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Retort cups lower carbon footprint of tuna packaging
September 29, 2011, 04:59 AM

(Fis.com) A Thai study has found

However, the industry must improve the energy efficiency of certain associated manufacturing processes for plastic packaging types to reach their full eco-potential, scientists from Bangkok’s Kasetsart University pointed out.

The study -- Comparative Carbon Footprint of Packaging Systems for Tuna Products -- was published in the journal Packaging Technology and Science. It was sponsored by the European Union (EU) to drive the development of low carbon trade between Europe and Thailand.

Evaluating the manufacturing process for the packaging type revealed that metal can production yielded 70 per cent more GHGs than retort cups and 60 per cent more than retort pouches.

Interestingly, a full life cycle analysis (LCA) narrowed the gap and showed that retort pouches have the highest carbon footprint of the three, explained lead researcher Ngamtip Poovarodom.

The overall carbon footprint of processed tuna in retort cups was 10 per cent lower than that of metal cans and 22 per cent less than retort pouches, the latter of which had a carbon footprint of 322g CO2 eq, followed by metal cans on 280g CO2 eq and tuna in retort cups standing at 253g CO2 eq.

Differences of less than 10 per cent “should not be considered significant for global warming scores,” the authors noted.

Scientists analysed single serve packages; two-piece cans made of chrome-coated steel and an aluminium pull cap; retort pouches made from PP, aluminium foil and oriented nylon; and retort cups made of PP and ethylene vinyl alcohol (EVOH), with lids made from PET, aluminium, oriented nylon and PP. The tuna meat preparation remained the same.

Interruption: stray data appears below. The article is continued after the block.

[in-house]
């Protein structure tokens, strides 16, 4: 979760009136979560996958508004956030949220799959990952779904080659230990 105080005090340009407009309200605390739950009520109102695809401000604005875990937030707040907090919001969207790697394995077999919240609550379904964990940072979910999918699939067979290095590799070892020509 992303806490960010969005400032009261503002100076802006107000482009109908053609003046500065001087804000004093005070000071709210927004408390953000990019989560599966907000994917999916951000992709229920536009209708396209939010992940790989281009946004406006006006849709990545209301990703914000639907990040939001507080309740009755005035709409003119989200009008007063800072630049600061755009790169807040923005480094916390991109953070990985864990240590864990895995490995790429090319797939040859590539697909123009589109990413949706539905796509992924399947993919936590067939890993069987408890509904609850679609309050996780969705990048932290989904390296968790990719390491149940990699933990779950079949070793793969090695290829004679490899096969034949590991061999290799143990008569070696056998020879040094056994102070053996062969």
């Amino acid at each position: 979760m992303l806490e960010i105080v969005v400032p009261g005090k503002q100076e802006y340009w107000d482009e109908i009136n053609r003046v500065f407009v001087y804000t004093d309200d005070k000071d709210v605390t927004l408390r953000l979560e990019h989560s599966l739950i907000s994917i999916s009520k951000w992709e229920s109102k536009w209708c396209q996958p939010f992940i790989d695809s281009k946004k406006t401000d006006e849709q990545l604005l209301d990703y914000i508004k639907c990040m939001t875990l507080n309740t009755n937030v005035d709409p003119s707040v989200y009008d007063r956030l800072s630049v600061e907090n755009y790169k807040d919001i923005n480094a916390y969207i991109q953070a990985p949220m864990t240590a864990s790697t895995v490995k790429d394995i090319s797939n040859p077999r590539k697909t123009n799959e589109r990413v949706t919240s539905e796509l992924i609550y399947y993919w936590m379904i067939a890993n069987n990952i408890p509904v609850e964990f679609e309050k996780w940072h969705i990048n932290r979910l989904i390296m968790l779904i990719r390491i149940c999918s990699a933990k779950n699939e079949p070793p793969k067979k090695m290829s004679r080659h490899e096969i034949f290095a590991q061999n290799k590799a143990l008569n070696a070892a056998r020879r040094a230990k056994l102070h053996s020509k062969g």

They found that packaging and associated processes made up 20-40 per cent of the tuna’s total carbon footprint.

Packaging production and disposal and product sterilization stuck out, said the researchers, and the carbon footprint performance of packaging materials varied at different points in the LCA.

The metal can had the highest footprint in the manufacturing process, but its comparative carbon footprint performance improved because more tins could be processed together compared to the two retort packages. Metal also has superior recyclability.

Energy needed to sterilize the package during the preservation process was significant: the retort pouch needed six times more than metal cans and more than twice that of retort cups.

“To reduce a product’s carbon footprint, improvements in energy savings or recovery in the production line and an increase in retort capacity per batch should be given priority by the food industry,” the study reads.

Choice of food packaging is also contingent on the further processing involved.

“These findings show that the low GHG emission embodied in plastics might vanish if the associated processes are not optimized,” said the researchers.

 

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